You Have The Right To Remain Single

Chirobocea Nicu
Chirobocea Nicu

We live in a culture obsessed with the fairytale.

I’m aware that this isn’t a life-changing revelation and that most of us have come to terms with this phenomenon in some way or another, and before we dive too far into this, let me be perfectly clear: No, this isn’t going to turn into a diatribe about the damage Disney has done to young girls everywhere by convincing them they deserve a One Great Love with a Prince Charming and a Happily Ever After. I’m actually all for Disney and their lovely tales of captivating characters who sing their way into our hearts, and believe their charm adds some soothing balm to the state of the human soul if we take it at its intended purpose, which I see as to entertain and inspire and transport us for a brief moment in time.

I think the fairytale has an important place in child development (and, um, adult optimism) and serves a lovely, whimsical intention of bringing happy-ending stories to life and giving us hope in all the right things: in wonder & community & family & connection & adventure & self-exploration & love. Most of us are well aware that life was never promised to be a blissful, coming-up-roses occasion at every twist and turn, but it’s sure nice to have stories of love and strength and the belief in the resilience of the human heart to give us a hope for humanity and our own little lives, isn’t it?  I’m not naïve enough to be claiming that our lives will follow fairytale trajectories; please don’t misunderstand me. I’m simply saying, a little hope and idealism never hurt anyone.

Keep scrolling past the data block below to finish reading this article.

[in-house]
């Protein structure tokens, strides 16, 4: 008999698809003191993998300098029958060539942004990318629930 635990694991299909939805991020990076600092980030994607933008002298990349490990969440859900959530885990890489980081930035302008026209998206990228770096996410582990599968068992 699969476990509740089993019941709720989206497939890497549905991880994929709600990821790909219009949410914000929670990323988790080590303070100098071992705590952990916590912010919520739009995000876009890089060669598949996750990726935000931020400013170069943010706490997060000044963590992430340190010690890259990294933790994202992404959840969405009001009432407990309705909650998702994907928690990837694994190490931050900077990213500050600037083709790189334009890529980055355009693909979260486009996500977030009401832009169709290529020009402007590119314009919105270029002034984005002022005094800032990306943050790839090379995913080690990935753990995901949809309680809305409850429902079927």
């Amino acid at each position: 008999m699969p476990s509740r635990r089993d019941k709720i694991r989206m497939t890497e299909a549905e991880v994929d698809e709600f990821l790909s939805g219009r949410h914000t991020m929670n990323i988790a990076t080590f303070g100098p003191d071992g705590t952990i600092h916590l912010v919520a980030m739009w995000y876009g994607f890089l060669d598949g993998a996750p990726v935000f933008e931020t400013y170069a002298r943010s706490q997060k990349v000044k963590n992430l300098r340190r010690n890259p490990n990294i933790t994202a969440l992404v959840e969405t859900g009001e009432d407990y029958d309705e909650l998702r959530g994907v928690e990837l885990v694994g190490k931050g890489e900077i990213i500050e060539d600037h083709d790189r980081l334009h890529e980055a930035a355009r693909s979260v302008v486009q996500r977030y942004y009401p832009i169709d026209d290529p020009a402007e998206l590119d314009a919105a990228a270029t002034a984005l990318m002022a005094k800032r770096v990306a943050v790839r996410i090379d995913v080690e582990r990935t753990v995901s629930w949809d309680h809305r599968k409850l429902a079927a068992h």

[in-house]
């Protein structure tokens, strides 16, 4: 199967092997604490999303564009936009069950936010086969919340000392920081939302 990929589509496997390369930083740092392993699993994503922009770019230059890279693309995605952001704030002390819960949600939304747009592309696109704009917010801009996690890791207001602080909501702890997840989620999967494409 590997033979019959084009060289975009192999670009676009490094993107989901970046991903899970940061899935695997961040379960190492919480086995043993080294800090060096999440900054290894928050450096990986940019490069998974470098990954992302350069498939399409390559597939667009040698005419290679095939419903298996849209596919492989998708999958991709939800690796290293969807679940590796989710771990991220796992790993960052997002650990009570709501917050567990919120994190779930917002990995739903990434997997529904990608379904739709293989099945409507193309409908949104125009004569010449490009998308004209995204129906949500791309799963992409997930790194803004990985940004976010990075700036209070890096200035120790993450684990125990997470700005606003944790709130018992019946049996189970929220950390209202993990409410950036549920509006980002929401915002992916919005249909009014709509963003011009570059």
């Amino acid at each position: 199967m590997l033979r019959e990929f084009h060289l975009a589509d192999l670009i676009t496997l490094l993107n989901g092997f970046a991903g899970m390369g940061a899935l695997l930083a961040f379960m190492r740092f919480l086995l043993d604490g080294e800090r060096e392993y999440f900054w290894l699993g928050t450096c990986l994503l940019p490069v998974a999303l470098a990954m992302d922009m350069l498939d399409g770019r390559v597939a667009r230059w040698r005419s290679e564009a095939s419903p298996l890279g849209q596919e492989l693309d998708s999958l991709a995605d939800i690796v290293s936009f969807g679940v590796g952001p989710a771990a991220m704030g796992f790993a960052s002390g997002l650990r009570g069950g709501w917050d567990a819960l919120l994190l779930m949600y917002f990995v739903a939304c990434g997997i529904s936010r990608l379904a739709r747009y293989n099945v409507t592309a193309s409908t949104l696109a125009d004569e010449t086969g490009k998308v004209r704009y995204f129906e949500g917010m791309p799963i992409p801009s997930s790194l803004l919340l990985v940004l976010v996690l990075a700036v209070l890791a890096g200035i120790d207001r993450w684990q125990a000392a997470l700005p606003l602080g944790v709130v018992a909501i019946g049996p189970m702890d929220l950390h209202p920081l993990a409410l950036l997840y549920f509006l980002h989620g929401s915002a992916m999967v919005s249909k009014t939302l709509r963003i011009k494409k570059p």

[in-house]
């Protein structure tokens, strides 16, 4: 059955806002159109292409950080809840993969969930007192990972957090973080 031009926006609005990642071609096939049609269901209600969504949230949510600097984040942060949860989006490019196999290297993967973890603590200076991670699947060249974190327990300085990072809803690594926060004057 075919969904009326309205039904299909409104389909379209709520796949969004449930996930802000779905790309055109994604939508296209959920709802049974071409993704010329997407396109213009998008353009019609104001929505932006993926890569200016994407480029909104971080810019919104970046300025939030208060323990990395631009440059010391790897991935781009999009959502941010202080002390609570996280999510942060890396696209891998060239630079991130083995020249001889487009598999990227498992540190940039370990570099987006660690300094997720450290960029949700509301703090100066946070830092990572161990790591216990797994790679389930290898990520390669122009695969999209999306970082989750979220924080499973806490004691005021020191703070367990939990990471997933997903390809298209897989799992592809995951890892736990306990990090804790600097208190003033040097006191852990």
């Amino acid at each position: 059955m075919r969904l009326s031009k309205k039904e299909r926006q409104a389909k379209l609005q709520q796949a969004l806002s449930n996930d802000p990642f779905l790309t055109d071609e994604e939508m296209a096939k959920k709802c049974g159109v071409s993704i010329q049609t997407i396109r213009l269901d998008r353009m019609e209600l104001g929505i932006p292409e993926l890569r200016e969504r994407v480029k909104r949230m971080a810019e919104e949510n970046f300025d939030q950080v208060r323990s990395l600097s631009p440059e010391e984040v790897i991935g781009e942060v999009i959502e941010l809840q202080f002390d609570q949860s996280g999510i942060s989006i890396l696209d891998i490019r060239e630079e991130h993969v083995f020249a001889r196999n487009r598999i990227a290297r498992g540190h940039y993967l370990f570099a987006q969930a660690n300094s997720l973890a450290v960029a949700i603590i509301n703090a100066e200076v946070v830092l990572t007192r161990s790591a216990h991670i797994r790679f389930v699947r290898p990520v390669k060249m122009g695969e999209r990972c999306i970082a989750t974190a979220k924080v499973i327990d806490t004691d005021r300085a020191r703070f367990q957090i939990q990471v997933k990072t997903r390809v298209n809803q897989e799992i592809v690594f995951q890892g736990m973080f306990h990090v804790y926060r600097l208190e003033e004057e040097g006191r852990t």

So yes, then – I support fairytales. I believe in love, and hold out hope that people can learn to dig deeply enough within their souls and allow themselves the heart-wrenching, glorious struggle of true self-realization to set aside their insecurities of what others will think and learn to live authentically, chasing whatever passions serve as the ships they sail in their wildest dreams. What these tales of finding love and fulfillment don’t show us, however, are the other side; the aftermath of the honeymoon stage, the day-to-day reality of doing life with another person and putting the words “through thick and thin” through every test in the book. This is the second part of the story, and it is ours to write from our own points of view; ours to narrate and re-narrate how we see fit; a glorious unfolding of romance & heartache that lies at the center of our burning world.

Like I said, I was always a fairytale-chaser. I sought after the ideal relationship; the perfect-for-me guy who set my soul on fire and just “got” me; who treated me with the utmost compassion and respect and made me laugh till my stomach hurt and wanted to sign up for a life of unparalleled adventures with me, only me. I was raised by wonderful parents who instilled a healthy self-concept within me at a young age, and I believe my own security in my sense of self and the fact that I genuinely liked who I was and what I had to offer further cemented the truth in my mind that I would absolutely never settle for someone who did not stack up to my version of an ideal guy.